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Somewhere Over the Rainbow Lies a Less Rancid Prequel

Posted: 03/11/2013 8:10 am

Any review of Oz the Great and Powerful that fails to use some variant of the word "wretched" is not to be trusted. A critic who avoids "queasy," "soul-chafing" and "aspartame" has almost certainly been paid off by Disney. It's conceivable that someone somewhere has taste just rotten enough that they can dodge these terms without being slipped a few bucks. But unlikely.

When your child is old enough to be taught the word "execrable," Oz the Oily and Insincere will have provided a useful object lesson. "Well, Virginia, remember that foul prequel nominally based on the work of the fine L. Frank Baum? You do? I apologize. But 'execrable' is how honest critics describe such a film."

"Daddy, what does it mean when a plot 'creaks'?"

"Ah, Virginia. Good question. Do you recall that fetid, barely coherent attempt to provide a backstory to The Wizard of Oz? How three tedious sisters were set against each other in a way that didn't make a lot of sense, but seemed to suggest that Absolute Evil was the product of being jilted by a slimeball you've known for less than 24 hours? You don't? That's okay. Let's just say that 'creaking' is what you get in the absence of 'screenwriting'."

Oz the Inept and Unwatchable may prove useful as a sort of low watermark -- a touchstone that you really don't want to touch, like Shanghai Surprise or Howard the Duck or Ballistic: Ecks vs. Sever. It's a gruesome exercise, but entertainment can be defined by what it isn't. Mavens will ponder Oz the Expensive for many years, in an effort to determine just which slot it deserves in the 100 Worst Movies of All Time.

"Father dearest? That irritating, completely unlikable winged monkey: was I supposed to be deeply moved when it became cloying and maudlin?"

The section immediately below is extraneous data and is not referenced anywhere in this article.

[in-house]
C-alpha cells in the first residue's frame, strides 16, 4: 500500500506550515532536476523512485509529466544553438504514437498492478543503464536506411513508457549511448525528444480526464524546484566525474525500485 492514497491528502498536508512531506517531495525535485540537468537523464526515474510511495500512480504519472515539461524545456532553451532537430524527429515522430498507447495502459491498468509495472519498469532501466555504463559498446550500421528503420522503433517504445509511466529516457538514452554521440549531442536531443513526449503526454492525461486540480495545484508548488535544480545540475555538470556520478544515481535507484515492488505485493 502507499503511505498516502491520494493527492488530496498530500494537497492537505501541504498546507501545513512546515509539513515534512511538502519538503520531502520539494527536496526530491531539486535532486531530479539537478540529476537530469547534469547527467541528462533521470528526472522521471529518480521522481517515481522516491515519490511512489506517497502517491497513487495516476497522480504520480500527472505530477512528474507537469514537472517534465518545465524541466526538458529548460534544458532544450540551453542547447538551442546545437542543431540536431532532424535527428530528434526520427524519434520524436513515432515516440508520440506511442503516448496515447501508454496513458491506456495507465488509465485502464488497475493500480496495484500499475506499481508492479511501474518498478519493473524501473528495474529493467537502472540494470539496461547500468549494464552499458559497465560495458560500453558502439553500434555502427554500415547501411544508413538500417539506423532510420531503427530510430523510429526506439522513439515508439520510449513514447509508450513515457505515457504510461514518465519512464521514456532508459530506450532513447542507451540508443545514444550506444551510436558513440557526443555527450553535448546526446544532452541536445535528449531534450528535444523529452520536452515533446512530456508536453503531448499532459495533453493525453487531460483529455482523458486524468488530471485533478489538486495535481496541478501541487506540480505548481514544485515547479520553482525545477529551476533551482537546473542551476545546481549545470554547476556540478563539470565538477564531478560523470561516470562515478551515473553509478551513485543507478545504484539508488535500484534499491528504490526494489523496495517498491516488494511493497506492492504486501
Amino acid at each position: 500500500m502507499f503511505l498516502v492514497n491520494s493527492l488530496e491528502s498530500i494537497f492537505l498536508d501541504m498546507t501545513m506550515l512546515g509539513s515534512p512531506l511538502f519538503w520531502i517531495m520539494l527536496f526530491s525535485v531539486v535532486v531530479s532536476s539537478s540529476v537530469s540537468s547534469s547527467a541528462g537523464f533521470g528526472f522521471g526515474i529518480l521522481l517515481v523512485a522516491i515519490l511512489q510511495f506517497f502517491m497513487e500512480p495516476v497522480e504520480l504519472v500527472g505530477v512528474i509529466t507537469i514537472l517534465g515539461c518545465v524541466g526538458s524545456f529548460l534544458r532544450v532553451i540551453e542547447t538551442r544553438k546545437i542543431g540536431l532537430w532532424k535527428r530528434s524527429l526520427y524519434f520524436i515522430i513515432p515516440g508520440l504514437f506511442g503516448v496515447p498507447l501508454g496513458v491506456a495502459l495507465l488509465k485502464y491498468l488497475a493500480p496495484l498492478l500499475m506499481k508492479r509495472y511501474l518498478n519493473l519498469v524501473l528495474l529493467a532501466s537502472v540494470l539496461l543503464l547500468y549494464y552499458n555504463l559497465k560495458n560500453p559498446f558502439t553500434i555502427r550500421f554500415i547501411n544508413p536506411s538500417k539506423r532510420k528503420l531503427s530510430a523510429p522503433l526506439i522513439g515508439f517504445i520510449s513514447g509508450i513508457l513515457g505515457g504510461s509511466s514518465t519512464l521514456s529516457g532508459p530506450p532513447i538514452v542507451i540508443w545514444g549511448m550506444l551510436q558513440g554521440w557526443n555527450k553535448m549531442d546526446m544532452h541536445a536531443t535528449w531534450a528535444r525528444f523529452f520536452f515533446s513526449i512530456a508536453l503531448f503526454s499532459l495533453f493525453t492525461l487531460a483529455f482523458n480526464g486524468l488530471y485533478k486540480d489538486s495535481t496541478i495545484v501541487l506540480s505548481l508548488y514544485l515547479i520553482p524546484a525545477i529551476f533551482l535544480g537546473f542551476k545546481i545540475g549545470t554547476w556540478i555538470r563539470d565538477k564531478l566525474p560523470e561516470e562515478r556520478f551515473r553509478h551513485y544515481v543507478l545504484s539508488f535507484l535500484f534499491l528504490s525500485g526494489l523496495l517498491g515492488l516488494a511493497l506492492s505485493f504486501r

"No, Virginia: the fact that you continued to respond with crippling irritation indicates that you are a human child, as opposed to a once-human critic, and that you are properly made ill by that which is saccharine and face-grabbingly horrible."

It's hard to remember the last time that a cheerful film inspired this kind of existential dread. I walked out of the theater with a shrunken regard for my fellow man (and was tempted to walk out much earlier, many many times.)

"Dad, I was under the impression that James Franco was not grating, and that Sam Raimi had talent. Also that someone like Mila Kunis, when projected into a world like Oz, would be wearing something other than tight leather trousers."

"Well, Virginia, life can be disappointing that way. On the other hand, these people may survive their inevitable Razzies to win a Satellite Award down the line, or perhaps even a BAFTA. This is improbable, but there is a small chance that their careers will not be sanded into dust by this abrasive travesty."

"Pater mine, is this flick likely to recoup at the box office?"

"That too is one of life's terrible ironies, Virginia. In the threatened sequel, Disney may well have the option of repaving their mangy yellow road with actual gold bricks. All because irresponsible film critics have failed to warn the nation's innocent families.

"Father, whatever happened to that charming Judy Garland person?"

"She's dead."

 

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